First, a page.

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work that podesta group was doing on behalf of ukrainian clients is really troubled human rights folks and former american diplomats. they were trying to convince the lawmakers that the ukrainian electricities were above board, clean and good election. while it happened, podesta group clients had political opponents in prison. propaganda peddling that deeply frustrated human rights a activists and people who cared about good government in ukraine. >> some of that goes to lot of things in washington that may be legal or on the line that could disgust the average observer and investigator digging into it, regardless of policy. shelby holliday, betsy wood rough, thanks again.
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anti-putin activist. and knows the russians and crossed swords with some. new allegations about the bill o'reilly sexual harassment scandal. cecile richards on that and more ahead. at the malala fund we help girls stay in school. there are some really amazing people around the world doing incredible work. the malala fund invests in education champions who work in the community and do advocacy and pave the way so that girls can actually go to school. to have the expertise of our financial partner, citi, guiding us is very important. the fact that citi is in countries where girls are vulnerable ensures that we are able to get funds to the people that we're working with and expand with great confidence. when girls go to school we're going to maximize their talents.
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tonight, new details about sexual assault allegations against a powerful man. wait, that line could accurately apply to a lot of things, harvey weinstein, donald trump, but tonight it's bill o'reilly under fire for settling a suit alleging among other things, nonconsensual sex. comes as 30 women coming forward to accuse james toback of sexual harassment which he denies. and team trump -- memo that could spell disaster for women's
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reproductive health. discuss with cecile richards, director of planned parenthood. but "new york times," blockbuster story of $32 million settlement coming from former fox news analyst. in perspective, wrongful death settlement is a fifth of that, about $6 million. nbc has not independently verified the amount and o'reilly denies it. saying this to the two "new york times" reporters who broke the story. >> we have physical proof that this is bull [ bleep ]. this is bull [ bleep ]. this is horrible what i went through, what my family went through. this is crap, and you know it. it's politically and financially motivated. and we can prove it with
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shocking information. >> that is part of o'reilly's side as well as his denials which we've reported. another side, former fox news host who came out today speaking on "megyn kelly today". >> i'm terrified, i don't know why i'm about to cry. it is just difficult, many women go into the settlement agreement because they just don't want to face what potentially could be coming at them. again, dealing with a corporation, filled with people who are going to do everything they possibly can to make sure that they win and you don't. >> and i'm joined by cecile richards. what is your accounting of all these allegations stacking up and coming out. >> horrifying, beginning with harvey weinstein stories and continuing on. as you're seeing across the country, not a woman in america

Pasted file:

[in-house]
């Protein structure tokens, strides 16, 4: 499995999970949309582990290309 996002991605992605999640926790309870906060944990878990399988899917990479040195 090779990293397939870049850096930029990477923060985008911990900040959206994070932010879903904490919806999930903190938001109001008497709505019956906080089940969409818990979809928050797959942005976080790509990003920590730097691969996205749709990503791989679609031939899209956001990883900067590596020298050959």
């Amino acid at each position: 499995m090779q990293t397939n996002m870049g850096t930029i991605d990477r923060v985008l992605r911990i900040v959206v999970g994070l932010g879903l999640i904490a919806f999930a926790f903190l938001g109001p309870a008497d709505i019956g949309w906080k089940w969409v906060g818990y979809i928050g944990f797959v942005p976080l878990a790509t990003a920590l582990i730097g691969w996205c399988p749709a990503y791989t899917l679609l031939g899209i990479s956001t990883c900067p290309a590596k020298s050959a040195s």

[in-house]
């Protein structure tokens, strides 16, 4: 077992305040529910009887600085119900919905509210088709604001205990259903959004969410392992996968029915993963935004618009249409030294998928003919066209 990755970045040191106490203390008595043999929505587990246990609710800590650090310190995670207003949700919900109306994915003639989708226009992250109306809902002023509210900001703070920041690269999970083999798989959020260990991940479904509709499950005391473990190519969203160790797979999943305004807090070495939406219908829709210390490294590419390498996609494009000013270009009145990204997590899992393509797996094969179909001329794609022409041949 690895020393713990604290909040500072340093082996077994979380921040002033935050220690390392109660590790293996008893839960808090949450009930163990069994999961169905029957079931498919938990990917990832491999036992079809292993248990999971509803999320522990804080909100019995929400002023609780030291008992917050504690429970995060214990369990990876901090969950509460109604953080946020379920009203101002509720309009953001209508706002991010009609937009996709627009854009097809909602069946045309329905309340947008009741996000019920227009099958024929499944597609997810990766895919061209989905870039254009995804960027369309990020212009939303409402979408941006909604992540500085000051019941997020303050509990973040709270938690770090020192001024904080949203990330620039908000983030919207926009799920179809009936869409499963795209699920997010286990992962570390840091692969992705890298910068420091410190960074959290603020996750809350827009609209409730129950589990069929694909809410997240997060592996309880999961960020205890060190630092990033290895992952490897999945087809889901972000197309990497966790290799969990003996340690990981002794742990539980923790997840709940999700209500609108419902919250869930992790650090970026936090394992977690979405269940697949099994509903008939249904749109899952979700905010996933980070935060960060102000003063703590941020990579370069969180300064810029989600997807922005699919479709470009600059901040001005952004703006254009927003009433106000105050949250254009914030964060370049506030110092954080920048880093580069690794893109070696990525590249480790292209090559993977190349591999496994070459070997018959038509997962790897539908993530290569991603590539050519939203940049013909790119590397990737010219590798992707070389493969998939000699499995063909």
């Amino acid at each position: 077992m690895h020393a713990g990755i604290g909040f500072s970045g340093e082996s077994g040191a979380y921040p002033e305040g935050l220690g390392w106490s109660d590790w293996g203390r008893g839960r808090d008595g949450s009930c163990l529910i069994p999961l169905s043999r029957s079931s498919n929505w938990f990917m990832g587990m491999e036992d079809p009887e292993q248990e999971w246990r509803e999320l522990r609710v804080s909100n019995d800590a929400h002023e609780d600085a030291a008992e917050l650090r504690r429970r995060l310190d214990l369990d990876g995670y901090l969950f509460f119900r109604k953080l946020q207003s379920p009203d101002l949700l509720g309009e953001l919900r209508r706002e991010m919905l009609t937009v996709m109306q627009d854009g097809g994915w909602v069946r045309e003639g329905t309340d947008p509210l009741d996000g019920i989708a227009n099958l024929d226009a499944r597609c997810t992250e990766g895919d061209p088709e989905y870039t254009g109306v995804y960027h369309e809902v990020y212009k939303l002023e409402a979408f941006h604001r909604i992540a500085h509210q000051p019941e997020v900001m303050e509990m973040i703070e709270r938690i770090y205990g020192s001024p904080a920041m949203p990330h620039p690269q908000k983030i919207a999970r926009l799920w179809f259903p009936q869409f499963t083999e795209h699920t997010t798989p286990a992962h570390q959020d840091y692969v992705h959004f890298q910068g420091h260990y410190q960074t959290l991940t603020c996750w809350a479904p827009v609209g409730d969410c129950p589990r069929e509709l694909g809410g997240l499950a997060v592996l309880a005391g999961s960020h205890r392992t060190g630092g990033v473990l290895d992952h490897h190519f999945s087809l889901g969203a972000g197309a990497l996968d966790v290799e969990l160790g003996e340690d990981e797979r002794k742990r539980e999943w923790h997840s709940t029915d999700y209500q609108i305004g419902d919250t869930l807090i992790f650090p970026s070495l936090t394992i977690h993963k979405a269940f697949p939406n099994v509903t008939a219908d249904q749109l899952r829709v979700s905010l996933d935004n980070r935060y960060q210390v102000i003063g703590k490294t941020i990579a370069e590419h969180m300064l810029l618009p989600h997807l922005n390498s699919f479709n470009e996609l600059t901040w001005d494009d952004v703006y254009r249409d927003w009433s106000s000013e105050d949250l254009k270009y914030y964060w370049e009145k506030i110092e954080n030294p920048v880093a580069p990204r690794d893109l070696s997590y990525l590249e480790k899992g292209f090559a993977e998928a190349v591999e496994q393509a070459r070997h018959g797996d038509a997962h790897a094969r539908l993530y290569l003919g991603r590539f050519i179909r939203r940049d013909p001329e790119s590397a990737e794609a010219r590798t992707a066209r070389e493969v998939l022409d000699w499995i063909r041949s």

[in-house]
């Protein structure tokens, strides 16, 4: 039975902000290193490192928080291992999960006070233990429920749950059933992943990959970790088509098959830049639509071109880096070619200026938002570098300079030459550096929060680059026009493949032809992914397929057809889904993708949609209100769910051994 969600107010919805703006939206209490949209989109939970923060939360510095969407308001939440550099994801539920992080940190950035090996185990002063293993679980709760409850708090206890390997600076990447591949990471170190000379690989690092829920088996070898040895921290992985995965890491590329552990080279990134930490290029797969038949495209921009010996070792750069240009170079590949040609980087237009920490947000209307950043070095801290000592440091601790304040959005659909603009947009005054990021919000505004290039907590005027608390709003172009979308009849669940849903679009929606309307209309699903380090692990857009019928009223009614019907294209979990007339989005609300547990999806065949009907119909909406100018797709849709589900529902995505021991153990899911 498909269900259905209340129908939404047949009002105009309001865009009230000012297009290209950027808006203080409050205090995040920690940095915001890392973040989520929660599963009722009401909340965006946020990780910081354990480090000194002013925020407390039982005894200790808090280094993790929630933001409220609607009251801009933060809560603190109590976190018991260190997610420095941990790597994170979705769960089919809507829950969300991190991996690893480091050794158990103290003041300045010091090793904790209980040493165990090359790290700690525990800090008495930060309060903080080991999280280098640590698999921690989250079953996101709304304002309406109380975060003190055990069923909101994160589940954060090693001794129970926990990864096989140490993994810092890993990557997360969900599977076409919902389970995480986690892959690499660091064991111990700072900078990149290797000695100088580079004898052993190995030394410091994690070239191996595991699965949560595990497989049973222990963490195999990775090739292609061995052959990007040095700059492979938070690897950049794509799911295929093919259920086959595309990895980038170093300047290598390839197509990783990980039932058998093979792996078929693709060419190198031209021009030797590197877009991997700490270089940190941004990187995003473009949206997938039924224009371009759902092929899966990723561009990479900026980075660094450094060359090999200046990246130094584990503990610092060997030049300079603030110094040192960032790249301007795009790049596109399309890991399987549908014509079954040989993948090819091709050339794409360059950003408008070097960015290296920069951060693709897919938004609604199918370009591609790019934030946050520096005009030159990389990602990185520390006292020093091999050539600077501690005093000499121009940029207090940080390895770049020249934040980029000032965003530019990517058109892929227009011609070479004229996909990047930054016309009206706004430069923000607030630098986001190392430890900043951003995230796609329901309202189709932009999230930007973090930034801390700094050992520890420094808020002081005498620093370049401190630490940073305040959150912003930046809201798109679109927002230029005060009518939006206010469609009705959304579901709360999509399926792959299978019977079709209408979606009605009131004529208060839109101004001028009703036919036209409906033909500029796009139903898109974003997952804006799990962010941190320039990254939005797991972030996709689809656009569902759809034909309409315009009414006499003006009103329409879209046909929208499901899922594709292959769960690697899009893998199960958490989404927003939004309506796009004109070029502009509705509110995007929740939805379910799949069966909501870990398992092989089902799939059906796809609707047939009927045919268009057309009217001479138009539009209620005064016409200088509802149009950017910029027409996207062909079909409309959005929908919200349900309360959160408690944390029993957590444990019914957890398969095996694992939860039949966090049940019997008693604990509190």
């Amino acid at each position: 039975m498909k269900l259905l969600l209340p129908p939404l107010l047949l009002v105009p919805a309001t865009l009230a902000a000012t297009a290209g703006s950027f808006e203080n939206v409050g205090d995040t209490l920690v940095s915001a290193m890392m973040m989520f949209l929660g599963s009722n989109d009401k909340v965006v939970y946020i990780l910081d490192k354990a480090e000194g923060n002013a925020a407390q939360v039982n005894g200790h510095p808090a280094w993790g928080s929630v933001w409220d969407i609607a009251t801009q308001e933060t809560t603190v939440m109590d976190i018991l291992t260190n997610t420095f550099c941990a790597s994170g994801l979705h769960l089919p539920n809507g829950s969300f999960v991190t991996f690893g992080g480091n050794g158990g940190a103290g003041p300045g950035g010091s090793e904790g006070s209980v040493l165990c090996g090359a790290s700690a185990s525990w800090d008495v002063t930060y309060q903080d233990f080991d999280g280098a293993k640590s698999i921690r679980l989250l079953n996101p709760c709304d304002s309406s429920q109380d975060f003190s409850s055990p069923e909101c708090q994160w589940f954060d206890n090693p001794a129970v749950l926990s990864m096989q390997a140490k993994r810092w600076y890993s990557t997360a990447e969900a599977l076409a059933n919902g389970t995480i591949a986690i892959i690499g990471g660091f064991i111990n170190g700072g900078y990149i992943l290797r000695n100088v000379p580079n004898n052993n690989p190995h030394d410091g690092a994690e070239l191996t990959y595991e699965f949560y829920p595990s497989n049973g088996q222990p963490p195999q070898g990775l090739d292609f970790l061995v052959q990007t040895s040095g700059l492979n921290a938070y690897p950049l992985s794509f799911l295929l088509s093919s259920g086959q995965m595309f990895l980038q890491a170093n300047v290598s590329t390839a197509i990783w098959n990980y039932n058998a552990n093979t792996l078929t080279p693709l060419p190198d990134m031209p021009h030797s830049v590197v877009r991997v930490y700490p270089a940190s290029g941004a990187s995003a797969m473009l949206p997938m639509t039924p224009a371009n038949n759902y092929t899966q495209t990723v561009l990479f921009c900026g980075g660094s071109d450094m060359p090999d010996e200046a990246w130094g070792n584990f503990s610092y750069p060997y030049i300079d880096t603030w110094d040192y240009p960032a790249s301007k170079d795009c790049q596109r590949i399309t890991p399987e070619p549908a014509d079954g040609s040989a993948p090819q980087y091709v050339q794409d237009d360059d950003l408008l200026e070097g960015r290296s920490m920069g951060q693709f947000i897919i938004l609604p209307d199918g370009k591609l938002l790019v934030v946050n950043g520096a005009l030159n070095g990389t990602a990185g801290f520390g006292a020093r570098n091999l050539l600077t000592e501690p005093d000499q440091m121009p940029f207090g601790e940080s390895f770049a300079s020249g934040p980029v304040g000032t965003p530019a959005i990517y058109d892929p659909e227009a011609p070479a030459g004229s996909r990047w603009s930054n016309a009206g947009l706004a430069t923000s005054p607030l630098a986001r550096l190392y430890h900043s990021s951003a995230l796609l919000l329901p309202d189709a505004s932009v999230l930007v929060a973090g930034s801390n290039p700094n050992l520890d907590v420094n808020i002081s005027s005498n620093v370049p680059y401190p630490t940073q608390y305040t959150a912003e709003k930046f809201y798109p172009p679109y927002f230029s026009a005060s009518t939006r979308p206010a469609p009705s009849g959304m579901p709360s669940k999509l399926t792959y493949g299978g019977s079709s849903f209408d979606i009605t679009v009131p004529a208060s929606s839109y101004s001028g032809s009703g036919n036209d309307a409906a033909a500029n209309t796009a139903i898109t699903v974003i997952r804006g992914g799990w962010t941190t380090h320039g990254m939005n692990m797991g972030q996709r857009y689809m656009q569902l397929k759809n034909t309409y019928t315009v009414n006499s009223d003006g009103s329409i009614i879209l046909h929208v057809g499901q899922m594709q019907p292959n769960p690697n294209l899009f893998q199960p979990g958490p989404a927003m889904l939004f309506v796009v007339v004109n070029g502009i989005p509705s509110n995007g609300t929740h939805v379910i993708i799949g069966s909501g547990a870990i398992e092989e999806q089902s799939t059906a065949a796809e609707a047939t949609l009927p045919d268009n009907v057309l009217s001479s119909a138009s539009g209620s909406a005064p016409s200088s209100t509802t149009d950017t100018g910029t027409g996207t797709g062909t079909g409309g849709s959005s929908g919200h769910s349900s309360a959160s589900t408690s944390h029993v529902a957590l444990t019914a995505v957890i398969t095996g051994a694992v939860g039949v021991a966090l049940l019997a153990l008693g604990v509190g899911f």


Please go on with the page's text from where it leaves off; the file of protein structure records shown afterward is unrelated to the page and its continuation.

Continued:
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who isn't now reliving some experience. i just really want to thank the women who have been brave enough and had the courage to come forward. it's establishing how prevalent this is. and frightening thing, how prevalent it may be even with the policies of the u.s. government. >> right. and when women know it's prevalent and epidemic or seen as something that you sadly must get through, and must deal with and get on with in work environment, what does it take to make men aware of how prevalent this is? seems to be a group of people doing pred dags, that's bad and group of people silently enabling it or in denial how prevalent it is. >> we see this at planned parenthood every day, treat women who have survivors of sexual assault and domestic
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violence. and it is good to see male allies speaking up but having a government denying women access to reproductive rights and health care like texas makes it more disturbing. and young woman in texas is literally held hostage by the trump administration. >> walk us through this. undocumented individual, who would otherwise typically have the right to at least medical treatment and care, in this case -- put up headline. detained immigrant asking full appeals court to let her get this apportion. >> young woman apprehended, put into a shelter in texas, found out soon thereafter she was pregnant. said immediately i want to terminate this pregnancy. went through the judicial bypass, in texas it's difficult for young women to get abortion, agreed to by judge, scheduled for september 28th and the trump